Homestead-Miami testing not for public view

With Florida hoping that Ivan was the third and final strike of the hurricane season, the Indy Racing League arrives at Homestead-Miami Speedway this week for the first test of the IndyCar Series' road racing package.

The testing Wednesday and Thursday will be closed to the public and media.

As such, don't expect to hear anything but positive emanations coming out of Homestead. But the truth is that the IndyCars will require a considerable amount of work to be road course ready.

"We're not going down there to set any track records," said Phil Casey, IRL's senior technical director. "We're just going down there to make sure everything works properly on a road course. All the parts are built. We want to have good transmissions and brakes and don't want to have any unforeseen problems come up. We just have to see it work on the track like we think it will."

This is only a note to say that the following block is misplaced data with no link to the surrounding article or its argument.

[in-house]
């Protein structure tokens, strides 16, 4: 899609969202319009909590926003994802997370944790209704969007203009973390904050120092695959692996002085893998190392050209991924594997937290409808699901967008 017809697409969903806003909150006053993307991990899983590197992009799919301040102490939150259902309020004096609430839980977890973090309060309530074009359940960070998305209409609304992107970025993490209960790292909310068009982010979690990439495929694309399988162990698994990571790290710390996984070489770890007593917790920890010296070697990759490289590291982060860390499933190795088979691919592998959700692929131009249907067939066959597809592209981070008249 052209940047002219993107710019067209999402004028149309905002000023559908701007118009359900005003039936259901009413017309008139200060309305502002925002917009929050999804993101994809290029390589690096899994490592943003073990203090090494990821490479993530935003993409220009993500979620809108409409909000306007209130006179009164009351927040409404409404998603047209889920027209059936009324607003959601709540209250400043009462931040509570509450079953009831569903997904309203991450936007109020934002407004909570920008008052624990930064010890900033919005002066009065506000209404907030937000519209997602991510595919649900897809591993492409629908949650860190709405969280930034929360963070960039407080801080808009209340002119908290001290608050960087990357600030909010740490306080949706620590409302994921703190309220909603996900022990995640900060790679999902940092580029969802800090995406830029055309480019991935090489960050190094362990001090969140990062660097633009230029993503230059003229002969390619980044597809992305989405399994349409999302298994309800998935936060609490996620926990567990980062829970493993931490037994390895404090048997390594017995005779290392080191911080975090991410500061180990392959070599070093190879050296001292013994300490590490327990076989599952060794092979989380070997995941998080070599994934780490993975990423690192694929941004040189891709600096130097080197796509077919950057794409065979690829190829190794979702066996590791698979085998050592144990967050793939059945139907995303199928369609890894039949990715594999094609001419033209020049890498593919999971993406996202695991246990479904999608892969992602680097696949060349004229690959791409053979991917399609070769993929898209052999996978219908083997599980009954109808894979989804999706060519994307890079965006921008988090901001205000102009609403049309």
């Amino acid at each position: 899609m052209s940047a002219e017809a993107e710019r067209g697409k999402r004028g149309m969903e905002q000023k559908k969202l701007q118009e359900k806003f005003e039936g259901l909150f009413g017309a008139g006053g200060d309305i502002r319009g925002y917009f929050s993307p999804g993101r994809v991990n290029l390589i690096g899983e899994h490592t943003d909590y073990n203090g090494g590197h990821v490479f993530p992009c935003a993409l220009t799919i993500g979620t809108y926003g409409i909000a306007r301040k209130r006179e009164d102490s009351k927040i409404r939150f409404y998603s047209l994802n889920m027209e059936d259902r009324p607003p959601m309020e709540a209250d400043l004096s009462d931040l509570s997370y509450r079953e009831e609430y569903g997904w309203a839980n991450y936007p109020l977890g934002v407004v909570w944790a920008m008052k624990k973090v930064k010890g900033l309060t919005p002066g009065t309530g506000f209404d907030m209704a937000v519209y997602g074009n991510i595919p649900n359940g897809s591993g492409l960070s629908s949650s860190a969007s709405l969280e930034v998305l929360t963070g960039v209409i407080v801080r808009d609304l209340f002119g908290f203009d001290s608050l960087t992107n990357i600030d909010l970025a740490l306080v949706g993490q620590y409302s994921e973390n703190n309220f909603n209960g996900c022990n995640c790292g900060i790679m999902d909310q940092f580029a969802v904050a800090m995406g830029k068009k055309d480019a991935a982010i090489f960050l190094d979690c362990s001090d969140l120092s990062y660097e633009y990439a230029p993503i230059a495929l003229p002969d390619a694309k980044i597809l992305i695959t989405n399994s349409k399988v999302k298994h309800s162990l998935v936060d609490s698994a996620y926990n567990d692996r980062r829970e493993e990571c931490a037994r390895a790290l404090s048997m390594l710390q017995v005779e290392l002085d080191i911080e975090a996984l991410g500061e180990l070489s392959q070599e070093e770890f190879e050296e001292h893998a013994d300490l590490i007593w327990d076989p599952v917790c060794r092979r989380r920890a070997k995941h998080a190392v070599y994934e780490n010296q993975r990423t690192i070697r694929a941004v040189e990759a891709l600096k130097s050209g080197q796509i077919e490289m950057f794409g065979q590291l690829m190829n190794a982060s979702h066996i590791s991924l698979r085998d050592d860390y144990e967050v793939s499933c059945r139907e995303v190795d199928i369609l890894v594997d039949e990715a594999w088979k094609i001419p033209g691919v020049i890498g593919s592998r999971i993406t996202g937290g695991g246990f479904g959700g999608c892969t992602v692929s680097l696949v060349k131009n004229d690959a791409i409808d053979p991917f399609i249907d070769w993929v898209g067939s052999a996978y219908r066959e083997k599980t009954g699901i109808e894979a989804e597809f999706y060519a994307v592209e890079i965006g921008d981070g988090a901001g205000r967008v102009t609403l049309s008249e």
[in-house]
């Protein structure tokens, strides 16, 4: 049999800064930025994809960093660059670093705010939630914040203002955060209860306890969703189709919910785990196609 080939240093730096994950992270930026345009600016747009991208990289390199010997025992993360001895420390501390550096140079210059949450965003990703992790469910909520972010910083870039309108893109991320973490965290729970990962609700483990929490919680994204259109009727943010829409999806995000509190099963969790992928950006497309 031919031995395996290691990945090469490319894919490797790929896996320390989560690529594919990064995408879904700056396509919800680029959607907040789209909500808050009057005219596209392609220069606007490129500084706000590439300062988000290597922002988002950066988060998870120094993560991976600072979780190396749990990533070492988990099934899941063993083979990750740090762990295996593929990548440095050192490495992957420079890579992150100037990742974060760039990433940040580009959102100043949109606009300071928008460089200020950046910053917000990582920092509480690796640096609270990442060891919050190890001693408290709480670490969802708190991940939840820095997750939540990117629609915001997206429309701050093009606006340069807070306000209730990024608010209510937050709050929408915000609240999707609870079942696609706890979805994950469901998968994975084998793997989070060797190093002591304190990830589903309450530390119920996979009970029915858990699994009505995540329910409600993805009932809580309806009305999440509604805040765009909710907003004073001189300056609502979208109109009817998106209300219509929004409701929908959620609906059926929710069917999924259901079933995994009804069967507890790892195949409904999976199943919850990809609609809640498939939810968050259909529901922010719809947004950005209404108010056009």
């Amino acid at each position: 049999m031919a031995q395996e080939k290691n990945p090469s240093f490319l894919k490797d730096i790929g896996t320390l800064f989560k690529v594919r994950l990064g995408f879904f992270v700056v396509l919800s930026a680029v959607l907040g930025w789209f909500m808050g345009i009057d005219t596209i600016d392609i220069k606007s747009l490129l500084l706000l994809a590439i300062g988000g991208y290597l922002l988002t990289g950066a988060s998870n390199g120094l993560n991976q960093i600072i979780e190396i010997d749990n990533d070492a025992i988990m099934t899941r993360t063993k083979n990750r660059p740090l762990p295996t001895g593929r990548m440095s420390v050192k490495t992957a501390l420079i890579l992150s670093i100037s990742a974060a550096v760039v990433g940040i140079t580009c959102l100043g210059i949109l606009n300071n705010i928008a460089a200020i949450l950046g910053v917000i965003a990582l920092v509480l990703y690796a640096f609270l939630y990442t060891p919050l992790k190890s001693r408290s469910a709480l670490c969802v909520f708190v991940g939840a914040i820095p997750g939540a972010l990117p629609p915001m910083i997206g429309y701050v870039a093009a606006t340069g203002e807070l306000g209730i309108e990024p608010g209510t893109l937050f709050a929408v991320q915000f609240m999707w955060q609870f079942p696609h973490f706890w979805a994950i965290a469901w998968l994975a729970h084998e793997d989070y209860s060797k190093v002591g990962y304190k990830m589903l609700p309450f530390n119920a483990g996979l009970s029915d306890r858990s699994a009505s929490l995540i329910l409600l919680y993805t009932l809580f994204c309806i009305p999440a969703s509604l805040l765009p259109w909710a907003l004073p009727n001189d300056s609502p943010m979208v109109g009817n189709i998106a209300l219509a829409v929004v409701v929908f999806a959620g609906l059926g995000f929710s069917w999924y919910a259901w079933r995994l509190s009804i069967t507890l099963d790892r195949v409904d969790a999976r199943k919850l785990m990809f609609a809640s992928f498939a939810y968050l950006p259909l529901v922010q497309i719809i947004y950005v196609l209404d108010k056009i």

Some insiders believe it will cost upwards of $150,000 per car to make the necessary changes for road and street course racing. The IRL has raced exclusively on ovals since the series inception in 1996, though basic provisions for road racing were engineered into the current generation of cars that debuted in 2003.

"We did about two-thirds to three-quarters of the changes during our update kit from the end of the 20003 season into 2004 by changing the radiators and the sidepods to enable for better cooling to go road racing," said Brian Barnhart, the league's senior vice president of racing operations.